Design Idea

frequency until it reaches the DC resistance of the wire. The gain would top out at whatever would have been the gain of the tube working into the same plate resistor and with a cathode resistor equal to the DCR of the inductor. At frequencies higher than this transition frequency, the gain would keep falling, as the inductor's impedance will climb with higher frequencies and it would come to resemble a constant current source that continually traced the input voltage, which would nullify that signal, as the grid and the cathode would never experience a voltage differential. The problem with this approach is that it works too well. If the transition frequency was set 100 Hz, the signal would be -48 dB at 25 kHz, which is the same as saying that the output would be 250 times smaller at 25 kHz as it was at 100 Hz. In other words, the signal keeps attenuating and never flattens, which was our actual goal.
    To achieve a shelving of the higher frequencies requires a

    The idea presented here has not been tested. It is something like a thought experiment. If you do build something along these lines, please, send us your results.

Variable Feedback
   Our aim here is to preserve the dynamics and openness of a feedback free amplifier at the mid and high frequencies and obtain the slam and punch of a feedback amplifier at the low end of the frequency response. Feedback has many detractors, those who argue that it steals life from the reproduction of music, leaving dull or canned sounding. But even its most vociferous opponents will admit that feedback makes for a much higher damping factor and a much tighter, well defined bass response.
    In other words, having one's cake and eating it is the real goal of this design idea.     How? Frequency selective gain is the answer. By boasting the gain at the extremely low frequencies, we effectively boast the amount of feedback at those low frequencies, while still retaining a flat frequency

that a resistor be placed in parallel with the inductor in the previous example. With the addition of this resistor the gain would be highest at low frequencies where the gain would equal that of the circuit where the cathode resistor equaled the value of the DCR of the inductor and fall off at higher frequencies until the gain reached a base gain equal to the gain the circuit would realize with just the cathode resistor in place.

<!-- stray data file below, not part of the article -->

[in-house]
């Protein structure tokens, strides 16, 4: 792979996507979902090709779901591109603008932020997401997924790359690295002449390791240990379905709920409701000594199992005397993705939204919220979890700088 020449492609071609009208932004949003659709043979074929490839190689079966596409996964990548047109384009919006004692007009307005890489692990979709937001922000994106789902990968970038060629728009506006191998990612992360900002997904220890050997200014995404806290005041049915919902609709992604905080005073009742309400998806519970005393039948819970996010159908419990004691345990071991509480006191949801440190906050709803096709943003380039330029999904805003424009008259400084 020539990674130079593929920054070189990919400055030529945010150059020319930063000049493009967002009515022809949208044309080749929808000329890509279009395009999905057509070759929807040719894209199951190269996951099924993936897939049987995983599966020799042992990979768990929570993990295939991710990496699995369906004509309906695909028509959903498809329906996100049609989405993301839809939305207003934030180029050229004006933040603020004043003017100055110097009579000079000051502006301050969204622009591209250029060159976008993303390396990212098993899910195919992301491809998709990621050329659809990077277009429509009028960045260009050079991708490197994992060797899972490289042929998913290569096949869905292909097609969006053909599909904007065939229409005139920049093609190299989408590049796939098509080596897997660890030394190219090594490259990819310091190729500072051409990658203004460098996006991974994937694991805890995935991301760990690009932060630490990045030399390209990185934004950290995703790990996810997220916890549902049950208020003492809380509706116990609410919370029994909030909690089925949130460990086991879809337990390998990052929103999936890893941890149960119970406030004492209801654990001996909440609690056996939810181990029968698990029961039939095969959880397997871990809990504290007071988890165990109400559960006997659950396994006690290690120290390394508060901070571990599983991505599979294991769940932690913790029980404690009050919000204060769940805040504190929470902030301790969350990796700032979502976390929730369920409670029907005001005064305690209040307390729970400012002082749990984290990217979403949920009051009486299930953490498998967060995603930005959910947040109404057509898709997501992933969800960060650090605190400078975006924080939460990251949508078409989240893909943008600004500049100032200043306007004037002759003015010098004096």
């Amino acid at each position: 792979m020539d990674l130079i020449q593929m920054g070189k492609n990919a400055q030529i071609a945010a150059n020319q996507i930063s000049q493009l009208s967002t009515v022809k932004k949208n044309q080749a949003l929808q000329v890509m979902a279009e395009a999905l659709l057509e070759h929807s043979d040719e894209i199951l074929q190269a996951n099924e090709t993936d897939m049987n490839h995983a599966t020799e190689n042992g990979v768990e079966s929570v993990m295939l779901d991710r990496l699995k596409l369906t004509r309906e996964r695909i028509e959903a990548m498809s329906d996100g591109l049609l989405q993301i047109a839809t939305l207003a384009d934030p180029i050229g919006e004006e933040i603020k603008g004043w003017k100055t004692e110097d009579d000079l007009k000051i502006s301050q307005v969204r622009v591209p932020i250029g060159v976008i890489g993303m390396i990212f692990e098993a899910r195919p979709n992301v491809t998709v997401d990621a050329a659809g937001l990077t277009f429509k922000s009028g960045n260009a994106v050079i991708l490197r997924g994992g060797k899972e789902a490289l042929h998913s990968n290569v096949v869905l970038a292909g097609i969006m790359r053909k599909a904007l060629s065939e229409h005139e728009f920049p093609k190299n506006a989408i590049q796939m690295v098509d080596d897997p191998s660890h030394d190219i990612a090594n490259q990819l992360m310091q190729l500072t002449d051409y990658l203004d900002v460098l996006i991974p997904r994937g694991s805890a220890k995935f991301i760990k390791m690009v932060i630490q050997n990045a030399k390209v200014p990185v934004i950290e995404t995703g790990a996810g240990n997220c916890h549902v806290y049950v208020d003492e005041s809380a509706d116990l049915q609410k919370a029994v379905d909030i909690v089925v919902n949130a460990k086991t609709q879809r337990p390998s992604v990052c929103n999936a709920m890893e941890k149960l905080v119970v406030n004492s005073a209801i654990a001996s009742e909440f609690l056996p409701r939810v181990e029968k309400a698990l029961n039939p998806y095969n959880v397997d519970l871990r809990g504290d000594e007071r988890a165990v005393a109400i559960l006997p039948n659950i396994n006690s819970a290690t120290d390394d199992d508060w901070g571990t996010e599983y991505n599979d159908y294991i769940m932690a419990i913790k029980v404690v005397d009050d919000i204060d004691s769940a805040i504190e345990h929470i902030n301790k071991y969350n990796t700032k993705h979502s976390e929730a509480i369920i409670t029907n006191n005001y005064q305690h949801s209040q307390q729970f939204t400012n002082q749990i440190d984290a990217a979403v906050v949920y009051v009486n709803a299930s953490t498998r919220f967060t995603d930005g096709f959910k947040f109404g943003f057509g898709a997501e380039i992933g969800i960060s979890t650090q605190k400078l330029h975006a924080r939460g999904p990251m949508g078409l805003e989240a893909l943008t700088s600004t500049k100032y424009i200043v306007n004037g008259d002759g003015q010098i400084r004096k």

An alternative approach would be to

+ 32 dB

+ 20 dB

use a two-resistor voltage divider that terminates into a capacitor. The ratio between resistors would define the degree of shelving that the insertion loss of the circuit would entail.
    To get the sense of this circuit, imagine both extremes: DC and infinitely high frequencies. At DC the capacitor's reactance would be infinitely high, which means the circuit would function as if the capacitor were not there at all. At

25 kHz

25 Hz      100 Hz 

response. Beyond the low frequencies, the obtainable feedback could be as low as 1 dB or even less. Remember that feedback compares the output with the input and adjusts the output to match the input, which means that the feedback will flatten the errant frequency response of an amplifier as well as lower its distortion.
    How can the gain be increased at the low frequencies? Or


another way of putting it would be How can the gain be lowered at the mid and high frequencies? One answer would be to introduce some inductance in series with the cathode of a Grounded Cathode amplifier. At the point below where the inductance's impedance  equals the rp divided by the mu of the tube sets the point below which the gain will climb, as the inductor's impedance will fall with

0 dB






Loss = R2 / (R1 + R2)
    F1 = 1 / 6.28(R1 + R2)C
    F2 = 1 / 6.28R2C

pg. 6

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